Contec’s ConBlack® is a sustainable Carbon Black option, which can replace up to 30 per cent of semi-reinforcing vCBs, such as N550 and N660, to make new tires. ConBlack® can make inner liners, sidewalls, sealing rings, heavy-duty conveyors, transmission belts, and hoses. Adding up to 100 per cent of rCB can secure UV protection and produce non-tire items like rubber sheeting, roofing, cables, geomembranes, pigments, paints, inks, coatings, and plastic items.

2. Recovered gas

Gas is one of the first products formed in pyrolysis. Some condense into liquids during cooling, but the rest remains as gas, rich in hydrocarbons such as methane, butadiene, and butadiene. Contec has achieved self-sufficiency by using its recovered gas to heat the Szczecin plant.

3. Recovered Oil

Contec’s ConPyro® is the oil produced after refining and can equal virgin fossil fuels in quality. Sulphur and aromatic hydrocarbon-rich end-of-life tires derived pyrolysis oil (TDO) can replace fossil-based oil as feedstocks to produce high-reinforcing vCBs. These vCBs can further increase the proportion of recovered materials in tires.

4. Recovered steel

Contec’s ConWire® is retrieved before and after pyrolysis and can also be used again to produce new tires without losing quality. The tire, paints, coatings, ink, and plastic industries are considering various options, including biological materials and recycled products, as circular options to produce more sustainable Carbon Black options.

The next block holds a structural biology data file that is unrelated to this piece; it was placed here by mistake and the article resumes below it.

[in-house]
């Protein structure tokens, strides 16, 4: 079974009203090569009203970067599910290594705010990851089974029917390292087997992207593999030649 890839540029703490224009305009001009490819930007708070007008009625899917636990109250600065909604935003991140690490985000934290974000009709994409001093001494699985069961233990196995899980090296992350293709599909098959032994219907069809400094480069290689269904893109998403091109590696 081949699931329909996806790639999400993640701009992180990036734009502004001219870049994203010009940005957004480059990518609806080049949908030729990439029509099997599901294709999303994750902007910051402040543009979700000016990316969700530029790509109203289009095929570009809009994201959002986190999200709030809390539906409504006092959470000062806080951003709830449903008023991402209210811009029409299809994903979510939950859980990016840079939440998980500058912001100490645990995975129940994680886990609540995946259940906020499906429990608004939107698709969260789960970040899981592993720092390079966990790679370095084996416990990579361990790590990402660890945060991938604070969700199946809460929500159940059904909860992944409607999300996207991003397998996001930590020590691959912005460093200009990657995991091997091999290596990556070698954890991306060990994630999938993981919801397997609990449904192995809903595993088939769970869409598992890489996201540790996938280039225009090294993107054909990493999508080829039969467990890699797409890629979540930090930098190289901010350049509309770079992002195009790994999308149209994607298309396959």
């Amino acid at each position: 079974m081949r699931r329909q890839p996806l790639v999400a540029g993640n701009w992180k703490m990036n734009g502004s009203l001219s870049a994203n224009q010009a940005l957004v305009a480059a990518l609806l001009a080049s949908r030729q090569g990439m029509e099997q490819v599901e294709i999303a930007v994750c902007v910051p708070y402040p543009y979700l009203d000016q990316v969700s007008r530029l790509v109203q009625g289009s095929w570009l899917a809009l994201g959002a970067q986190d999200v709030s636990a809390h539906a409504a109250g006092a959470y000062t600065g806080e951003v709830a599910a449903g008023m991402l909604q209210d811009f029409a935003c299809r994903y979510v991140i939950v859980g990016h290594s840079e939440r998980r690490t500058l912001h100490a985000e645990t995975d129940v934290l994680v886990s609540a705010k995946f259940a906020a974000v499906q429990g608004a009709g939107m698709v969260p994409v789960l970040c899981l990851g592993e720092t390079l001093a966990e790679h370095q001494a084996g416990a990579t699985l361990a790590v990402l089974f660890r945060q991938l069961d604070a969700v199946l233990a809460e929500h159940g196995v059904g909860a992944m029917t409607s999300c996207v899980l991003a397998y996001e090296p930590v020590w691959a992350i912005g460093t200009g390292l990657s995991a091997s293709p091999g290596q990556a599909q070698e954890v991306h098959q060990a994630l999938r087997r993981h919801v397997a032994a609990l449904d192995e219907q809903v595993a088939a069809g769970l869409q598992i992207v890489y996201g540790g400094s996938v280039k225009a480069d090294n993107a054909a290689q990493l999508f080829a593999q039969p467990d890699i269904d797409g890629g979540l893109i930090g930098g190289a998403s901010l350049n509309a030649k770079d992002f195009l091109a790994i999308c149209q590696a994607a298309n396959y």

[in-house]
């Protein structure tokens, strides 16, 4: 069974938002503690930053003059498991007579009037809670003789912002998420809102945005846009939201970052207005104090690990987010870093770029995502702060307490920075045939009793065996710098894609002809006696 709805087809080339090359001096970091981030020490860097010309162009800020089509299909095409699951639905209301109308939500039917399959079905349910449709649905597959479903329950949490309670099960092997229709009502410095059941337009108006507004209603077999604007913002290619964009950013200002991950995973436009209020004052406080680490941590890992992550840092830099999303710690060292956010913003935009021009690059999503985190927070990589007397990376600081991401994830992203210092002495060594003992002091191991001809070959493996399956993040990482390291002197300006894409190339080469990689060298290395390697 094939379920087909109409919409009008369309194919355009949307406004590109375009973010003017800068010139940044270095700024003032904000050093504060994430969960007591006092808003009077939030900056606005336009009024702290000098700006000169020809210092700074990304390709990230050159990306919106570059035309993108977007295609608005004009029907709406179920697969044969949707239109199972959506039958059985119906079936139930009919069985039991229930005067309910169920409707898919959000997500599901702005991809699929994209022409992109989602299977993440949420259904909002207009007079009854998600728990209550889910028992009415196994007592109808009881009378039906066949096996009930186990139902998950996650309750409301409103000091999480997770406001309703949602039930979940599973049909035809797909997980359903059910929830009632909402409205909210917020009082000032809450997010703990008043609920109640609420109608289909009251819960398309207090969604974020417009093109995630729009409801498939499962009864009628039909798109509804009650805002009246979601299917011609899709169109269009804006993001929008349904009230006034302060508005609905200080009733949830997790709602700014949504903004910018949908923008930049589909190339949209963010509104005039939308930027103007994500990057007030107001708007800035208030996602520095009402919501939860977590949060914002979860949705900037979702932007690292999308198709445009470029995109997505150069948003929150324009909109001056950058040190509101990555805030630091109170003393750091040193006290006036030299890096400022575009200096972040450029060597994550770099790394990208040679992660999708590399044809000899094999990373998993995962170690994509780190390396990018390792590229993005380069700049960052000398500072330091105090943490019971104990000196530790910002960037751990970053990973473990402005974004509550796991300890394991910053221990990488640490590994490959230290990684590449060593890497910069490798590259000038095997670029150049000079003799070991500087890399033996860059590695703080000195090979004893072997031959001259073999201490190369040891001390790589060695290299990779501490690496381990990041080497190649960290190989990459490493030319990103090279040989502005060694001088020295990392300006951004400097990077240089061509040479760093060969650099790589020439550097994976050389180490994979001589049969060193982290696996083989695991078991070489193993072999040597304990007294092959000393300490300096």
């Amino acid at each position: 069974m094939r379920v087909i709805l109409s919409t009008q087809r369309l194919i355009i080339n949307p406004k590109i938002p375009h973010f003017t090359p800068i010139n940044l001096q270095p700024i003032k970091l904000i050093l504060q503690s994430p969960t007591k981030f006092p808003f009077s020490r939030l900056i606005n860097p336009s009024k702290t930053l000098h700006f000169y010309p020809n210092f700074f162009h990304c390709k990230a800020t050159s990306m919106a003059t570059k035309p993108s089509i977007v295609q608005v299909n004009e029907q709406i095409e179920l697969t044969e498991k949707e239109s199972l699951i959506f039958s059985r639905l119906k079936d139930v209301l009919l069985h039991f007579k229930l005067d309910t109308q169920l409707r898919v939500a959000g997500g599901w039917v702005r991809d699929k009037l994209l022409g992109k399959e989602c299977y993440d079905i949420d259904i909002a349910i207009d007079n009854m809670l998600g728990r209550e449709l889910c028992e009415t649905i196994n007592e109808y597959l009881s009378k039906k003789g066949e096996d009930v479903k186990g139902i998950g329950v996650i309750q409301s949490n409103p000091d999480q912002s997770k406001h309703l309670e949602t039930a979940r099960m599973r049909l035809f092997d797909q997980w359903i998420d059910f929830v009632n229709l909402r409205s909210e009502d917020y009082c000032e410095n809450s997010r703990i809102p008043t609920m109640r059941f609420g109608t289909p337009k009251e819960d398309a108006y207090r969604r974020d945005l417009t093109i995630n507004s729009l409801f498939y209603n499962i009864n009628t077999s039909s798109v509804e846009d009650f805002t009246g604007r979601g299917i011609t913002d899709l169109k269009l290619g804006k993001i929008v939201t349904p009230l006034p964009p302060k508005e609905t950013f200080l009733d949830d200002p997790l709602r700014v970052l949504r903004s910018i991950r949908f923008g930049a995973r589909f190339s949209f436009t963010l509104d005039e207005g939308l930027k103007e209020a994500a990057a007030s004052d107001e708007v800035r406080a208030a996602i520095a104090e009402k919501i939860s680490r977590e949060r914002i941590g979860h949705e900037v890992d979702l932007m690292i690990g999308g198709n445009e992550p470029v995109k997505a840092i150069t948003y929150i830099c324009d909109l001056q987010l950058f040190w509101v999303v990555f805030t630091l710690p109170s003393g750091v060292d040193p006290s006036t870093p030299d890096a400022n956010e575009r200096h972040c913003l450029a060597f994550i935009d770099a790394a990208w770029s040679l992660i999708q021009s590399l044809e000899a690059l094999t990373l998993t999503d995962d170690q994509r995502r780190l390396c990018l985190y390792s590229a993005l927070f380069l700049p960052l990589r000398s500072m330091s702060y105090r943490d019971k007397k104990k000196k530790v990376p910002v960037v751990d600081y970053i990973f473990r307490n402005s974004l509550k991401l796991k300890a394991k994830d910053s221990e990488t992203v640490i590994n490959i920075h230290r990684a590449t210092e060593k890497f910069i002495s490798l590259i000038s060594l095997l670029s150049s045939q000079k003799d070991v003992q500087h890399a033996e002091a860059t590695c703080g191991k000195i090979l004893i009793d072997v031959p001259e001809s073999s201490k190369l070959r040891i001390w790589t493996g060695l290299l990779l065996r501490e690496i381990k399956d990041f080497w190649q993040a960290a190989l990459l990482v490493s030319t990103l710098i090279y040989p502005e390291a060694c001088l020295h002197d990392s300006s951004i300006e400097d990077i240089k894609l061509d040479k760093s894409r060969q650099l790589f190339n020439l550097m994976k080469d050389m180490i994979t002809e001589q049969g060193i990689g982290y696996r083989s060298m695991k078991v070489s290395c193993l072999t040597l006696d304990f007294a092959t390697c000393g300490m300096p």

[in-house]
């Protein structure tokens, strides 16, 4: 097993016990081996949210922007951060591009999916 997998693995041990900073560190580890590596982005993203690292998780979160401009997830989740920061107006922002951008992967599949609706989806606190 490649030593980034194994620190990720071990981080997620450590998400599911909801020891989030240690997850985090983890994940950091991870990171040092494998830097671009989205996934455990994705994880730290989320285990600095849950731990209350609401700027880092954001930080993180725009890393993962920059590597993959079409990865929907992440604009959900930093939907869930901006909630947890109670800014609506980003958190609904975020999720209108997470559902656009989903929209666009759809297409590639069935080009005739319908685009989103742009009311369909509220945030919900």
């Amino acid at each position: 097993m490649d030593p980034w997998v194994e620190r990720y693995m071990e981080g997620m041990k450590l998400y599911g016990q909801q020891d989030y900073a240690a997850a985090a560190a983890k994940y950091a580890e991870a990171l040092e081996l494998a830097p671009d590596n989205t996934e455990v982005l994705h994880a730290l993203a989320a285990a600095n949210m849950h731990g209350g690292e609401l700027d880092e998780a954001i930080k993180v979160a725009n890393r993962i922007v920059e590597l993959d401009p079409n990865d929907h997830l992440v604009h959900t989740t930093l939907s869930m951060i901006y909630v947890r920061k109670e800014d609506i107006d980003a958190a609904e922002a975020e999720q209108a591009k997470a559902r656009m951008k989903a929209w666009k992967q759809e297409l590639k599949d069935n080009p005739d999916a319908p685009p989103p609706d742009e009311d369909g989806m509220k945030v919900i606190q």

Manufacturers should consider using recovered Carbon Black

Recovered Carbon Black’s importance as a sustainable, circular raw material for several industries is growing.

In the tire manufacturing industry, rCB can offer a greener option. In the inks and paints industries, higher concentrations of rCB will be required to get the same pigment opacity levels as with vCB. However, the environmental benefits of rCB are considerable and outweigh the issues associated with making the switch.

Contec’s ConBlack® uses ELTs as feedstock and is asustainable and circular Carbon Black option to vCB because of its various proven uses and applications in several industries, from tire and rubber to paints, coatings, and inks. Get in touch to learn more about our sustainable solutions.